With the backlight on all three devices turned to 100 percent, the Kobo Glo averaged an impressively bright 487 lux, more than double its competition. The Kindle Paperwhite came in at 208 lux, while the Nook was 102 lux. In fact, the Glo's full light was so bright we found it overpowering. However, at half brightness, we found text easier to read. We did appreciate that the lighting on the Glo was more even than the backlights on the Kindle and the Nook, which suffer from bright spots around their edges.
Like the Nook Simple Touch, the Kobo Glo's touch screen is controlled by infrared, not capacitive or resistive technologies. While the screen was accurate, we did note a second or two of flickering.
Along the top left edge of the Glo's interface is the Home button, which can be accessed from any other screen by tapping the bottom/middle of the display. On the top right is the battery icon and the menu button. Tapping the menu button shows the wireless status, battery percentage, last date content was synced with the cloud, a help icon and a settings menu. Tapping Settings opens a new screen for all sorts of apps and presets. We wish this menu held the brightness controls, as you find on the Kobo Aura HD.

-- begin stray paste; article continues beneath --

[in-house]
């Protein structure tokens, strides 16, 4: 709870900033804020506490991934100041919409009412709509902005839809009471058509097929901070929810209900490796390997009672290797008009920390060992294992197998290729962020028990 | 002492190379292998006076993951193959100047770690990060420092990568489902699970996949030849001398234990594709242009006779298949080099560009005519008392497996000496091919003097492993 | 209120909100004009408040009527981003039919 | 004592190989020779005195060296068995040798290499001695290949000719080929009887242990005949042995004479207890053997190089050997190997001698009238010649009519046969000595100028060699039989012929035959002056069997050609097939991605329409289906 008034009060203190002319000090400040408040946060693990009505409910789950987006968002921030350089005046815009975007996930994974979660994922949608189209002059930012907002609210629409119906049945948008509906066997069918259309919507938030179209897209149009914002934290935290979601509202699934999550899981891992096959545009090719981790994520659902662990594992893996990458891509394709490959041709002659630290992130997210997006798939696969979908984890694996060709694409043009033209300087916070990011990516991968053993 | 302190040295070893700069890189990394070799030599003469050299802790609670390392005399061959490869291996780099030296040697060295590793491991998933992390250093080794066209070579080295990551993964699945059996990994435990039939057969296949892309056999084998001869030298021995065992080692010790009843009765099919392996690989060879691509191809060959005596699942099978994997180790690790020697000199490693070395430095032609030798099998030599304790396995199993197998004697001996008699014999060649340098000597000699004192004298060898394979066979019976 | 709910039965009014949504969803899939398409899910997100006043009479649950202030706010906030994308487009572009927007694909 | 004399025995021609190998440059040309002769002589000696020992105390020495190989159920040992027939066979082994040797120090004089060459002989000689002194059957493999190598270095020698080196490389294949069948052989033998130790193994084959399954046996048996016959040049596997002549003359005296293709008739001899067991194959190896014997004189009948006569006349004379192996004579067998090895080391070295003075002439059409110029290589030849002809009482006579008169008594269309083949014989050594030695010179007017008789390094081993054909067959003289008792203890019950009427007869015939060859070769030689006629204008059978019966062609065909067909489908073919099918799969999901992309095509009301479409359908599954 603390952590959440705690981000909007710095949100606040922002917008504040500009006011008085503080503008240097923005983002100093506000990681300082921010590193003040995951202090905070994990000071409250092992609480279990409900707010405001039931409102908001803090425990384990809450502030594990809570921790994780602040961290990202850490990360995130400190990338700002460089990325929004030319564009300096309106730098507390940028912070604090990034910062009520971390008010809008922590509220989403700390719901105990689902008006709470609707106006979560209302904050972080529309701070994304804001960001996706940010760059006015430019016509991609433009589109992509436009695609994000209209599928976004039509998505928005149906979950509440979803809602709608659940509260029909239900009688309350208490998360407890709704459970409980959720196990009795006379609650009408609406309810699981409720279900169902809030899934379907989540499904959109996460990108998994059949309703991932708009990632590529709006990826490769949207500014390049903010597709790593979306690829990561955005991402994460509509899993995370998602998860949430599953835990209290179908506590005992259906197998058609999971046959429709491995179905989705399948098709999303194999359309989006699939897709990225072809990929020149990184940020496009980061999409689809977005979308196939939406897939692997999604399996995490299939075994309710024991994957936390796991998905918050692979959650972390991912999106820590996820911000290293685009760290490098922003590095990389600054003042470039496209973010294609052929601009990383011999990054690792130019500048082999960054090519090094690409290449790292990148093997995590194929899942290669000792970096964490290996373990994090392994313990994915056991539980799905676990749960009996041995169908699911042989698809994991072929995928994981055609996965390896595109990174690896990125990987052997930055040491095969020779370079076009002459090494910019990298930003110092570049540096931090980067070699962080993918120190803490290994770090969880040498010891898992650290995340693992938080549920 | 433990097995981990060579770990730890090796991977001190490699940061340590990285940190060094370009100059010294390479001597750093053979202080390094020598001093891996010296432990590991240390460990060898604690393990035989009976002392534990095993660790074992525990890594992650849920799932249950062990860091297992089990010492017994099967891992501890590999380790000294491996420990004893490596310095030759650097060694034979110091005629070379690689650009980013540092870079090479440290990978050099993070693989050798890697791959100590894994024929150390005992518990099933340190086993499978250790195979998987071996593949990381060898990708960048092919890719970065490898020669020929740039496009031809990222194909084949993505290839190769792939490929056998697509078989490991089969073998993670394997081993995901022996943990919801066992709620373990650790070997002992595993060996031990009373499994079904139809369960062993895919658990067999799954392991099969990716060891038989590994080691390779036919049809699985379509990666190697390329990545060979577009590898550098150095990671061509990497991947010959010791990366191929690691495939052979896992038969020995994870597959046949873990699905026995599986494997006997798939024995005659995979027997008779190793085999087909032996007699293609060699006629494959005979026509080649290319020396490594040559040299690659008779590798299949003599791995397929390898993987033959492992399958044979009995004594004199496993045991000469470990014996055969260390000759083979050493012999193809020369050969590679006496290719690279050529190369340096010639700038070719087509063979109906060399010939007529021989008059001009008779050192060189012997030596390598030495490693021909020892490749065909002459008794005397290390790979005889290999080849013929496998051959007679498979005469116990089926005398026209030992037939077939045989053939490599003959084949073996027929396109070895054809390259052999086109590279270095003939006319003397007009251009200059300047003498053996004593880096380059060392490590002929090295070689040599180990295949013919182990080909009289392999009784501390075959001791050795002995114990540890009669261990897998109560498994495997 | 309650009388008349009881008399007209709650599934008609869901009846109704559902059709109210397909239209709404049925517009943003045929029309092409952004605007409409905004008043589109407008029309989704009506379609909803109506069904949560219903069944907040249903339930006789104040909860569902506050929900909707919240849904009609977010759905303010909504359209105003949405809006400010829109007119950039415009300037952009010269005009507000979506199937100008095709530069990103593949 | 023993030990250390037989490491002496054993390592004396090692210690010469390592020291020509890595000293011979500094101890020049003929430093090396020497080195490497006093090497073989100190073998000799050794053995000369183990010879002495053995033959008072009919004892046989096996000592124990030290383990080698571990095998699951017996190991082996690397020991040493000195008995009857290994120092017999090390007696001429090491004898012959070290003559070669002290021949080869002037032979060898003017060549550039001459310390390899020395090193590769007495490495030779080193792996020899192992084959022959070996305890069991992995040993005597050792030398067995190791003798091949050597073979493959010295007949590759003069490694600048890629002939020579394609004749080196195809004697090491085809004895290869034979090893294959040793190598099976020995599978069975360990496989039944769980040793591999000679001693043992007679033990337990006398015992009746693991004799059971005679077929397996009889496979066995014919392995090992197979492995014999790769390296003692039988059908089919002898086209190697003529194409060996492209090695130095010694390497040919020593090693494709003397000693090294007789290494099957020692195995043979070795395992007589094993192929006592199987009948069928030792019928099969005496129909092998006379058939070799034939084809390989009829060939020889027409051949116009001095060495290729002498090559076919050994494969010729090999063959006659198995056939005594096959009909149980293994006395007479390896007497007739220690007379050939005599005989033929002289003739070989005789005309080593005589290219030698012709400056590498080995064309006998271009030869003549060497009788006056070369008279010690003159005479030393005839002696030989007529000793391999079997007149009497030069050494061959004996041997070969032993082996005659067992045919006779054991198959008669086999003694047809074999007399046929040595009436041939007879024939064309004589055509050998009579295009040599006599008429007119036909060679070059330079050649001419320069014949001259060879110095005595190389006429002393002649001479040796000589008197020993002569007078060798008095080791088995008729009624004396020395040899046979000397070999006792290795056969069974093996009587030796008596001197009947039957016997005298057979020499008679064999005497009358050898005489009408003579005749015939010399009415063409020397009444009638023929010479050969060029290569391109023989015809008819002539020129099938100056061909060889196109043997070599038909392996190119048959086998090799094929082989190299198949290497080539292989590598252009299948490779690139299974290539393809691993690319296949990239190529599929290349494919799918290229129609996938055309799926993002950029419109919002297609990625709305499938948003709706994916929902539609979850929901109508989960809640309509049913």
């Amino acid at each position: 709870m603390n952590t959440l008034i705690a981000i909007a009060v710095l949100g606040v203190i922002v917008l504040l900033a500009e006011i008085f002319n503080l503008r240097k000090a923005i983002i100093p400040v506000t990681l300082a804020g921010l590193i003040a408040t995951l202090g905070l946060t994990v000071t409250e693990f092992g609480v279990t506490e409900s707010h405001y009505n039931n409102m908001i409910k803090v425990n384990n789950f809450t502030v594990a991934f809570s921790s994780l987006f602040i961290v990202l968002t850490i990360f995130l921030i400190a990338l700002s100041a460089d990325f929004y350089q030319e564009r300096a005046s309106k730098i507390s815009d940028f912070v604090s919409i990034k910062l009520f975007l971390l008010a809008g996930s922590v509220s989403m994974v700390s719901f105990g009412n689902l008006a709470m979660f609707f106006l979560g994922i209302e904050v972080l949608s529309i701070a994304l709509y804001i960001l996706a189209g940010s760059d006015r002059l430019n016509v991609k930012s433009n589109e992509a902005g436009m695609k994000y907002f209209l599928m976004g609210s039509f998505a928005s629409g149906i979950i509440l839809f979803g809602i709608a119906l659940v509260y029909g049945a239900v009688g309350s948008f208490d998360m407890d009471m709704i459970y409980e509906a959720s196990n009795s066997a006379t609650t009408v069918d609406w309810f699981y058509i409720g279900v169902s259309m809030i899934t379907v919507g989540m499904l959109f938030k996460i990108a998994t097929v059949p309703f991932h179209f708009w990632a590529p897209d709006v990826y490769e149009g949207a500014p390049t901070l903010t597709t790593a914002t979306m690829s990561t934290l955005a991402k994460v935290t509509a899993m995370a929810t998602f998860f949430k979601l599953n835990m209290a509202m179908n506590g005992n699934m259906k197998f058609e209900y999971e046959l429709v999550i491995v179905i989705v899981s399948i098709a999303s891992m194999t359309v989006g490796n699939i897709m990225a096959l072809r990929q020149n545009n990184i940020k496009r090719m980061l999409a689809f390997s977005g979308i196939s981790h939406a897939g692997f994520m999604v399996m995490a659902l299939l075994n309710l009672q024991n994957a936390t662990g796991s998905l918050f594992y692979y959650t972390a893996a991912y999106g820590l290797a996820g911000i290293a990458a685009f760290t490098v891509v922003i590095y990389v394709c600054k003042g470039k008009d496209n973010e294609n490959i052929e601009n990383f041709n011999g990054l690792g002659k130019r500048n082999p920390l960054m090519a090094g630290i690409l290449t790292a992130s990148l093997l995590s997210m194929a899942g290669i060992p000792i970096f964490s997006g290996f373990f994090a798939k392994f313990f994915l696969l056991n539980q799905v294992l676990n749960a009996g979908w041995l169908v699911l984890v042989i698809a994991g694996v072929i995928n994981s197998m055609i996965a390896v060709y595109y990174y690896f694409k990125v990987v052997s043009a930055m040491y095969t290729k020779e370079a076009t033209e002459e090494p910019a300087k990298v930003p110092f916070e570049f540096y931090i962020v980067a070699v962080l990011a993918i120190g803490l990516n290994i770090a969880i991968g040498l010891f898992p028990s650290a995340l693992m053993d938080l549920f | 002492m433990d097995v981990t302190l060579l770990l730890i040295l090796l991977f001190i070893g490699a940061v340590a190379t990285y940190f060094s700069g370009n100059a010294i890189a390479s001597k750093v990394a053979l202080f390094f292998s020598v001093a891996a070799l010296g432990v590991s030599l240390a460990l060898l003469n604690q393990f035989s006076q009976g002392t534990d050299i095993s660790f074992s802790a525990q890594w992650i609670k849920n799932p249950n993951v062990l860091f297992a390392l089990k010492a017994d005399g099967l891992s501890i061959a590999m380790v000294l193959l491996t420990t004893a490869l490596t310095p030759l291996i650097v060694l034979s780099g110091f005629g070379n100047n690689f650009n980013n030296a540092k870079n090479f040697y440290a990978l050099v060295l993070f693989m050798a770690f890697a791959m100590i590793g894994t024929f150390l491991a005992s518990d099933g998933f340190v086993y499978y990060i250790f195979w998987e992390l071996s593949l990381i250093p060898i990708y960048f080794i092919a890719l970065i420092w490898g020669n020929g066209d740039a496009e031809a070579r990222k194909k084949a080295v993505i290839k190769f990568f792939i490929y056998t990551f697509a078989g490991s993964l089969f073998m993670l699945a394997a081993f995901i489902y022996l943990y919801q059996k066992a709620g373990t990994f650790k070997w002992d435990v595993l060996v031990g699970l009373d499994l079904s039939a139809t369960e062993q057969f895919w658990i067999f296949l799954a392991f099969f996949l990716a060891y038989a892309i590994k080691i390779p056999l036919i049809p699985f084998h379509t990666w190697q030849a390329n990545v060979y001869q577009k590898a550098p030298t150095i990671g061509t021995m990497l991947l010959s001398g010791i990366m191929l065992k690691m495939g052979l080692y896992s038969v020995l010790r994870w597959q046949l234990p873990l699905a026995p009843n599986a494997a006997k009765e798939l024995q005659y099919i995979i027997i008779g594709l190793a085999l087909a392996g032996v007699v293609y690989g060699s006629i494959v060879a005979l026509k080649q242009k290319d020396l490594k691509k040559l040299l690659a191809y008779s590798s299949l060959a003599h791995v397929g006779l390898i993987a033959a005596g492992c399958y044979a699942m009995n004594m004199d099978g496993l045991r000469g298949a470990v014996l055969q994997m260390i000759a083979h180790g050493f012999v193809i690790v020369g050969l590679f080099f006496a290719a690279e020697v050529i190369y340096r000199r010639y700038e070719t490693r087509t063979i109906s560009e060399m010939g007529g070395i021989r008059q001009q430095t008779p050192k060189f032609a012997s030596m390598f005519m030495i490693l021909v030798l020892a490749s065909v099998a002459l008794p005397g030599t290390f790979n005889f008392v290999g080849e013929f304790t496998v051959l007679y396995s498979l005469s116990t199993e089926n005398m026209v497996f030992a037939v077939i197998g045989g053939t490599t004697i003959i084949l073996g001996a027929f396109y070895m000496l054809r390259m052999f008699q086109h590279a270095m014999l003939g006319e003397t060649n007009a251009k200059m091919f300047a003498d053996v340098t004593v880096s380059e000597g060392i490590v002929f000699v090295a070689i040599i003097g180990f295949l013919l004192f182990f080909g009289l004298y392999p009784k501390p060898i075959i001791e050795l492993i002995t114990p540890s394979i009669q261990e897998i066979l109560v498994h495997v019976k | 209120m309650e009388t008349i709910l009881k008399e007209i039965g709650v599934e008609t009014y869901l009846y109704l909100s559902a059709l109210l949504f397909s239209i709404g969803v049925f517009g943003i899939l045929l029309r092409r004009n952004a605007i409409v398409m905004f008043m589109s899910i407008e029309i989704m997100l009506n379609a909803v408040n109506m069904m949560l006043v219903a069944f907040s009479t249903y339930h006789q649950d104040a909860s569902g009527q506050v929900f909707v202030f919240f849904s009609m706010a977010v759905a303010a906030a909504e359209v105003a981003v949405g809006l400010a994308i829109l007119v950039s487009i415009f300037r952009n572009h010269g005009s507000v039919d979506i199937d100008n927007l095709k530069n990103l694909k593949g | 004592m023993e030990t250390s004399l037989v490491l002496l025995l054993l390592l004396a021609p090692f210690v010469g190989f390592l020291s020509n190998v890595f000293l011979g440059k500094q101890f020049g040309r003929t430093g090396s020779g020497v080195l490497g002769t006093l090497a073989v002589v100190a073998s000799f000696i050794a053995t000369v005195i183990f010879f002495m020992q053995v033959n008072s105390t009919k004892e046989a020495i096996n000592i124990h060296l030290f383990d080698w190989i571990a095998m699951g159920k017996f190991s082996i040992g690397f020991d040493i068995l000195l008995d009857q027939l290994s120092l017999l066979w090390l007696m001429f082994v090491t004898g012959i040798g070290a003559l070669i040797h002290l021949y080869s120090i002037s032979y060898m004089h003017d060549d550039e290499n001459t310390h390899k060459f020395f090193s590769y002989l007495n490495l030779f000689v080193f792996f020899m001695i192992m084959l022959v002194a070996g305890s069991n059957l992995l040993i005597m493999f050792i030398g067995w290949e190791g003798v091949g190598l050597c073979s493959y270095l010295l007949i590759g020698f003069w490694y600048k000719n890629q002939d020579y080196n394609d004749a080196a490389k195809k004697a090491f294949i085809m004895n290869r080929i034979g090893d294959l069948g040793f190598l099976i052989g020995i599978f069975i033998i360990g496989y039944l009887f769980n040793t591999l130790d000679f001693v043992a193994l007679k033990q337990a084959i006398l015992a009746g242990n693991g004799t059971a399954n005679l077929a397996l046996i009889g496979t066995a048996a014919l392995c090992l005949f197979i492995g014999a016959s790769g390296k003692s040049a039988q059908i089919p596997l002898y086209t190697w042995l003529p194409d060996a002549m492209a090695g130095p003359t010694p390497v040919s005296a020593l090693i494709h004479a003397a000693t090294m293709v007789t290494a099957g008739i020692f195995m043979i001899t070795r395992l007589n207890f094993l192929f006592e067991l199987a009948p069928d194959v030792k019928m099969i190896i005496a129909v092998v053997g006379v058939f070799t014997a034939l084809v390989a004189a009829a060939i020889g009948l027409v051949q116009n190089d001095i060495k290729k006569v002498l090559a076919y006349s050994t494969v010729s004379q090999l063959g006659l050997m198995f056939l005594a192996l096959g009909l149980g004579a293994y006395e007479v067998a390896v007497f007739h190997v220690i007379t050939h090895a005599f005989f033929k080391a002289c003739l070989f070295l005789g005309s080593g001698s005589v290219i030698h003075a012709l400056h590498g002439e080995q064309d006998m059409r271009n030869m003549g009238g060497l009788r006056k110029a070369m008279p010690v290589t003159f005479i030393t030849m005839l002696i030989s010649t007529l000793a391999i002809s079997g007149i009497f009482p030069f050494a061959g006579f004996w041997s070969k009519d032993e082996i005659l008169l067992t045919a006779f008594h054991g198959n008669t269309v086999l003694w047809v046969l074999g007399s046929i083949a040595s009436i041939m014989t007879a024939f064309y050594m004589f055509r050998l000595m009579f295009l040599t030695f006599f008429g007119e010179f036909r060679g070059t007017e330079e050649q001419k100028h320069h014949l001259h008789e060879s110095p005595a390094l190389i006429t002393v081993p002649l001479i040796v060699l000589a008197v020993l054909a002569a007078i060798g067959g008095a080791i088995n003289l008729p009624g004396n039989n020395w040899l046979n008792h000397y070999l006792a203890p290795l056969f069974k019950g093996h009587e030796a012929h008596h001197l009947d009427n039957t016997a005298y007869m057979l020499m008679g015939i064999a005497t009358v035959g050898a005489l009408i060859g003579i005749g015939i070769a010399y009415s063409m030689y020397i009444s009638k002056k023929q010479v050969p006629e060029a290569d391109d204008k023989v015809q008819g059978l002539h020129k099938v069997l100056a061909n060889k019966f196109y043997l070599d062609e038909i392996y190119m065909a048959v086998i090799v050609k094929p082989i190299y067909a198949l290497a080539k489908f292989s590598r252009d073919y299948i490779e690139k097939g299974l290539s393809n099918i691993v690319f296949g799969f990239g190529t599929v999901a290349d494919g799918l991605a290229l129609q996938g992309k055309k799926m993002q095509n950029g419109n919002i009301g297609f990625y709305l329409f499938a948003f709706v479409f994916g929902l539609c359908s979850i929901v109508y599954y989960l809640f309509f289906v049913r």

From Settings, you can sign in to your Kobo and Facebook accounts. However, to update your profile, billing address or credit card details you must go to www.kobo.com. On the site you can tweak your date, time and language; change default power settings; as well as manage your wireless connections. Lefties will appreciate the ability to customize what part of the screen you touch to turn back or forward in a book. The Extras section is a catch-all of sorts for non-reading stuff, including chess, sudoku, a Web browser and the Sketch Pad app.